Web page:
I knew the parents of James were Peter Burns and Catherine Turnbull so I tried looking for them and found both births complete with dates, places and parents names - Fantastic. This is so easy - so I thought! I found that there were at least two other children but there was 16 between the youngest of them and James so I thought there must have been more. One I already knew from memories of his eldest brother so i found her through the library birth records. I had to book this session though and I just took paper and pens with me. No cost there either.The hardest part was finding out the surname of James' grandmother as all I had was jane. I couldn't find her marriage or birth anywhere. Hugh, the grandfather of James was also hard to find so this was when I spent my first bit of money. I sent for the birth certificate of Peter Burns - the father of James and there was all the details I needed about her surname. I also sent for the marriage certificate of Hugh and Jane and this helped with her parents names. So far I had James William born to Peter Burns and Catherine Turnbull. Peter was the son of Hugh Burns and Jane Horsburgh. Now while I waited (impatiently may I add) for the marriage certificate to arrive I decided to check the records on LDS site again. I knew that Hugh and jane were Scottish and guessed that Hugh's father was called Peter (old thing about naming the eldest son after the fathers father). I found loads of records for Peter Burns born in Yester East Lothian and his ancestors. I got all the records to go back 14 generations! I was ecstatic as you can imagine. I was so proud of myself - all that work in about 4 hours.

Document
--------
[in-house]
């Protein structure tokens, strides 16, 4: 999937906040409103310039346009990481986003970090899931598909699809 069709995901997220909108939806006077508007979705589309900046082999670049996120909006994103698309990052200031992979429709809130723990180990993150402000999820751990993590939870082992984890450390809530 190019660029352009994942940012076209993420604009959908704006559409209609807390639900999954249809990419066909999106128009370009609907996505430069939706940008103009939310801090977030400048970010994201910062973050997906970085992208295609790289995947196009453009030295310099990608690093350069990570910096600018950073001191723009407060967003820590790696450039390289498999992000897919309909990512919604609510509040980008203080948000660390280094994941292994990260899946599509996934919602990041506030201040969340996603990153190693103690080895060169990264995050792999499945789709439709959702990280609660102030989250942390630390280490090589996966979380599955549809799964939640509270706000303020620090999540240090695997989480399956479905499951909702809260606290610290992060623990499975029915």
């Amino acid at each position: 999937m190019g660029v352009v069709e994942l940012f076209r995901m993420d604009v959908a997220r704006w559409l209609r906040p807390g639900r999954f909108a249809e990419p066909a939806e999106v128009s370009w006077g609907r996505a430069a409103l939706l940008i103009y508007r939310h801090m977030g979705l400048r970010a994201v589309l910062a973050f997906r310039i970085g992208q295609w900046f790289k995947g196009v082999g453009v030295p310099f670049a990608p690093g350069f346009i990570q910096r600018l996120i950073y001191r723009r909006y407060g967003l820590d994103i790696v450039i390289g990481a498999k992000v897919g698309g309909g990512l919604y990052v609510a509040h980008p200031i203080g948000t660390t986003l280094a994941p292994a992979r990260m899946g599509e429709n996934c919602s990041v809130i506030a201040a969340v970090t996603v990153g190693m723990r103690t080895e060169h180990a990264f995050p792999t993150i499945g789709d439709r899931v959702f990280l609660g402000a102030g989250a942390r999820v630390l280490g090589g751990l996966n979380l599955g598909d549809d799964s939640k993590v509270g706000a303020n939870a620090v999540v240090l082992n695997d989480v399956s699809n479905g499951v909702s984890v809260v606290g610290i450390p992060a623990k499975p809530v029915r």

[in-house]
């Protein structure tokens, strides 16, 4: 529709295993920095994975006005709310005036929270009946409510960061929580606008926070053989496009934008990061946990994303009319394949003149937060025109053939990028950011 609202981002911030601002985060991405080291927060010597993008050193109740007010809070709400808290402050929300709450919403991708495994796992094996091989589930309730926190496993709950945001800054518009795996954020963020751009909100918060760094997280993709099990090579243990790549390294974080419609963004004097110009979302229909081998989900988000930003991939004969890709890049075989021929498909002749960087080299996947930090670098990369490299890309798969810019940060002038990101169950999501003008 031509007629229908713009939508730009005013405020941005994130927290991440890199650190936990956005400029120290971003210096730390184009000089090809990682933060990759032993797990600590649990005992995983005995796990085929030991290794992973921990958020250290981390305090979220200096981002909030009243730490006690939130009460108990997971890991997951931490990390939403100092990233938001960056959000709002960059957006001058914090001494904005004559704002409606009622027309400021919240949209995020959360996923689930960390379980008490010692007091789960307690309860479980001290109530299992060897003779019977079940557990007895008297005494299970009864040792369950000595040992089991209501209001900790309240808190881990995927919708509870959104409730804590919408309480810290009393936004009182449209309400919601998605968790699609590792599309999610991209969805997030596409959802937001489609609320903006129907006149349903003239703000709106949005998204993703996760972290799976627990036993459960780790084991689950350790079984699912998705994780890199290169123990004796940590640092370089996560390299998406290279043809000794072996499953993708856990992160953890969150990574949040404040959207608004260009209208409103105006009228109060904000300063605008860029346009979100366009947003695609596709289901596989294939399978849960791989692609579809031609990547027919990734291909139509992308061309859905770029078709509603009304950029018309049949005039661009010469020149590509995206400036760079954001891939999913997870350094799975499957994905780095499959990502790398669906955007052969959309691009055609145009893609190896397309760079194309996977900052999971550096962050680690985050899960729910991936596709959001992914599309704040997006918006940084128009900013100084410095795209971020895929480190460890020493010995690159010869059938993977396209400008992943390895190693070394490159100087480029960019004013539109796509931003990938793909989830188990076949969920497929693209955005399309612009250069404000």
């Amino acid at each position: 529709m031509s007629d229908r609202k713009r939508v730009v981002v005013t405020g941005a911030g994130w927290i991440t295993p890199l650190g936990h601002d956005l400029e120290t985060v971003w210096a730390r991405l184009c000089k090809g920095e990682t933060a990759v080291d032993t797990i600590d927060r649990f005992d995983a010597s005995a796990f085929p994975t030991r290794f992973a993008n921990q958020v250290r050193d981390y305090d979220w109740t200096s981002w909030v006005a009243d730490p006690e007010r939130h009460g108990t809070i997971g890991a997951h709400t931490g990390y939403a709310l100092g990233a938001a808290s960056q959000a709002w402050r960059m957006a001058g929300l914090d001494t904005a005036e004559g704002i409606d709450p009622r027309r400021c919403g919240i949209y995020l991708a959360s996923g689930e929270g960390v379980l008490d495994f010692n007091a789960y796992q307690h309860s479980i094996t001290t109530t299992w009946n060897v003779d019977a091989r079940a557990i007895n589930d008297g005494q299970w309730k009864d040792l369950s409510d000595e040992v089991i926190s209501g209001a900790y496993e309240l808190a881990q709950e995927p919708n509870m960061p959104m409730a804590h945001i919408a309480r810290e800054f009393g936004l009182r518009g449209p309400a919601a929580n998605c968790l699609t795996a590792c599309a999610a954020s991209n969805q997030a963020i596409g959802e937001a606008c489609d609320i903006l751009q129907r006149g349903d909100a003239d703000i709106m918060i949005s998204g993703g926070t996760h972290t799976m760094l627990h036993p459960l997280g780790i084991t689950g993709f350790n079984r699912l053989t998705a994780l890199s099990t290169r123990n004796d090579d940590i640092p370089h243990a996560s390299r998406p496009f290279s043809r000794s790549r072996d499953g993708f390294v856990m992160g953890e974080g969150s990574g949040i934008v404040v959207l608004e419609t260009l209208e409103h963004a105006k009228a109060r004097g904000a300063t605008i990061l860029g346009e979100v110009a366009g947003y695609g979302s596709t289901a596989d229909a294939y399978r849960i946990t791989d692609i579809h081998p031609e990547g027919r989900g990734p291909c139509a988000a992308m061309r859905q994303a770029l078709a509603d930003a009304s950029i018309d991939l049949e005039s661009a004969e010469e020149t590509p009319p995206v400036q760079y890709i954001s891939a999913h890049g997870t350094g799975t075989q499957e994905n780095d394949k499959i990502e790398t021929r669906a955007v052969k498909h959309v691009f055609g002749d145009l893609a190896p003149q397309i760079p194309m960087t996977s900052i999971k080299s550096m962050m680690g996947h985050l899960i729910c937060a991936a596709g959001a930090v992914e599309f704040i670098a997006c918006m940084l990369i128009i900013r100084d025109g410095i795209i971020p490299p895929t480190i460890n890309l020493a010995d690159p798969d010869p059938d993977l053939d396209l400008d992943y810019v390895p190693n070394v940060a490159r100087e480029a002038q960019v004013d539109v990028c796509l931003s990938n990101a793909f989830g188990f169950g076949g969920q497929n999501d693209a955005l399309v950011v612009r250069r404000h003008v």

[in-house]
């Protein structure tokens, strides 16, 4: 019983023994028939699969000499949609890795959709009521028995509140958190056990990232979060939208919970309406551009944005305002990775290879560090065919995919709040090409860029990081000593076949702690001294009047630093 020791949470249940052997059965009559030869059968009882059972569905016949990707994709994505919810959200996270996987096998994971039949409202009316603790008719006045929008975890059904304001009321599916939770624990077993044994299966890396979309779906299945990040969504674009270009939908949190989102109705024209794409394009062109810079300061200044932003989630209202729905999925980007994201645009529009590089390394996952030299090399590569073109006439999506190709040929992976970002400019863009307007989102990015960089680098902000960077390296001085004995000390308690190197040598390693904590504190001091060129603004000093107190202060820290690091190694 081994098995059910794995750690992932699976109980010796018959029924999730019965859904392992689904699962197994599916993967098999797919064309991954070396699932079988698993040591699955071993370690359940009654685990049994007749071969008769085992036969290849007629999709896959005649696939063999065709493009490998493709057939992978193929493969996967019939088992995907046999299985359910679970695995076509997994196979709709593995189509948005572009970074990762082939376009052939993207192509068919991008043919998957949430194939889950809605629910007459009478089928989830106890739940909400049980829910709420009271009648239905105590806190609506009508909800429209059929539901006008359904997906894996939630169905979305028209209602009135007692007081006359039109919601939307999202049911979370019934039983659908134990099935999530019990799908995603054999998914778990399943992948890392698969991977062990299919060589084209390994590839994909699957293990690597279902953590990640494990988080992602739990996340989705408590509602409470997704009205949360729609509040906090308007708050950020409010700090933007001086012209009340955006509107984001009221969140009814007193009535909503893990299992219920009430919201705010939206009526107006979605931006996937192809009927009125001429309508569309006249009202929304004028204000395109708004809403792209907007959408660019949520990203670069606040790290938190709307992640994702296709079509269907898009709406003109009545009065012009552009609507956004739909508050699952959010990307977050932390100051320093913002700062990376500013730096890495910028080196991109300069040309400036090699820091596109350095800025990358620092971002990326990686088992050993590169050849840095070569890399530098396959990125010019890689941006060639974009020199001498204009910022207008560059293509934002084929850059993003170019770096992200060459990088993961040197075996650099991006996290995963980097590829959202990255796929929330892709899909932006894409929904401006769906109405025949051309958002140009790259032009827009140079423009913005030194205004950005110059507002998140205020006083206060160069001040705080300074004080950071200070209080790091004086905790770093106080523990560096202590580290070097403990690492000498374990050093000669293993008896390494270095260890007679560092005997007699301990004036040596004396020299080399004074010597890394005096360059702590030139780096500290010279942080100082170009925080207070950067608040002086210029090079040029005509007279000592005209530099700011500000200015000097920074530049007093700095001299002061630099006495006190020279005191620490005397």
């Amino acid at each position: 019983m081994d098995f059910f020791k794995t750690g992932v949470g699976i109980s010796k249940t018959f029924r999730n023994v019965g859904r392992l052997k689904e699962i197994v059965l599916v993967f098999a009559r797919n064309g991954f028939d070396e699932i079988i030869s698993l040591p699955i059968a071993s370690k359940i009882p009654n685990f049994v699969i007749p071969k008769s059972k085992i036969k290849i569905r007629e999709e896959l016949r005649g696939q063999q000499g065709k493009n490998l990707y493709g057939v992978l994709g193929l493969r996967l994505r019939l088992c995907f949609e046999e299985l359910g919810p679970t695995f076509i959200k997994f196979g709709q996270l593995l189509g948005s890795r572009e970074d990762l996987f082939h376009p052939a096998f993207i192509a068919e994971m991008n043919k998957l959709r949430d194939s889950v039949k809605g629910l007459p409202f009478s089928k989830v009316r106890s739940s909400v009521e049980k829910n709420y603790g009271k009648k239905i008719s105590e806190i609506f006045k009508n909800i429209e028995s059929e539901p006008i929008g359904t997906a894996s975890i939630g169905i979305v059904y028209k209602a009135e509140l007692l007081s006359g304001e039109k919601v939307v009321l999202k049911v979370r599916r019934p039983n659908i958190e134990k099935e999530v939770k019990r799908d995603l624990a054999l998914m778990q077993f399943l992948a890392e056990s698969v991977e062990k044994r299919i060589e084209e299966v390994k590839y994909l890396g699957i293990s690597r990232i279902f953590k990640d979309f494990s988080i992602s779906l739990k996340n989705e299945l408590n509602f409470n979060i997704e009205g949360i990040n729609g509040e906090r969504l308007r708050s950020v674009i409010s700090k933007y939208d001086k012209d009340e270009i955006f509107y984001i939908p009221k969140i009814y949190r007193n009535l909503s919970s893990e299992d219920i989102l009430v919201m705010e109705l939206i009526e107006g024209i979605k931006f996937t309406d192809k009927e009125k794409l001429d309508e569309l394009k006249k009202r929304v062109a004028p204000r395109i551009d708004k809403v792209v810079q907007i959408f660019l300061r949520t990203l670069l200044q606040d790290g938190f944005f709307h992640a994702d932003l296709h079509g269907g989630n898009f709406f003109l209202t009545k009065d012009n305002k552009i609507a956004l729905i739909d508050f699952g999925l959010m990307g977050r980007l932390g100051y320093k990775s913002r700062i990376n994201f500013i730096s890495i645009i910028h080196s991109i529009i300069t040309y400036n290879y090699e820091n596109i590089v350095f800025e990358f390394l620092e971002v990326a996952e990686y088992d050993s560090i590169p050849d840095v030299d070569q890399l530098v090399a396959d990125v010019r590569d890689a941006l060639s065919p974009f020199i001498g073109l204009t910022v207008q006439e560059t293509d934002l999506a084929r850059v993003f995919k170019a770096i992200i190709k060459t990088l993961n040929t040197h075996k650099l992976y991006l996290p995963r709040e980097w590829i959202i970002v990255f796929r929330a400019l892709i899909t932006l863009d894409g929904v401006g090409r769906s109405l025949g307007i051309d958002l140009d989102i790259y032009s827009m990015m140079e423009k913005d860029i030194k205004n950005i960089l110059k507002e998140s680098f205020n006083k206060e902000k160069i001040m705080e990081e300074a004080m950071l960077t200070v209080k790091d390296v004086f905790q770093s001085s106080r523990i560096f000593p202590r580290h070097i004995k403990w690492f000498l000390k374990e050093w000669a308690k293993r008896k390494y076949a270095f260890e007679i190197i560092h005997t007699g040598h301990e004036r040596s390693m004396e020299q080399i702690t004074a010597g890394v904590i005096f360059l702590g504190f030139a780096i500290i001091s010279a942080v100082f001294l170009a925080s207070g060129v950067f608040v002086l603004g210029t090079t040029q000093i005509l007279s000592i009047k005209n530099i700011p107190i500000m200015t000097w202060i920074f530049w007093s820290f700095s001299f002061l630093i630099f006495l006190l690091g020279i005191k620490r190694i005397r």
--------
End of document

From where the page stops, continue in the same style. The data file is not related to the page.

Then the marriage certificate came and showed that Peter was the name of Hugh's father but his mother was Agnes Nielson. So I checked through all I had just found and could not find one Agnes Nielson! All that work went in the bin. Useless is the word for all of it and I was not as happy with myself as I had been.So onto the census' I went. I found the families in the 1881 and 1901 census. Then a mystery - Agnes Burns lived in 1881 with her son William Wallace (no not THE William Wallace) and the niece who was living with him was the daughter of Hugh Burns - I later found that Agnes had a child - William - before she married Peter. I found an entry in the 1861 census thanks to a good friend in Scotland and it turns out Peter was Irish and Agnes was Scottish. So my search had to stop there for the Burns side.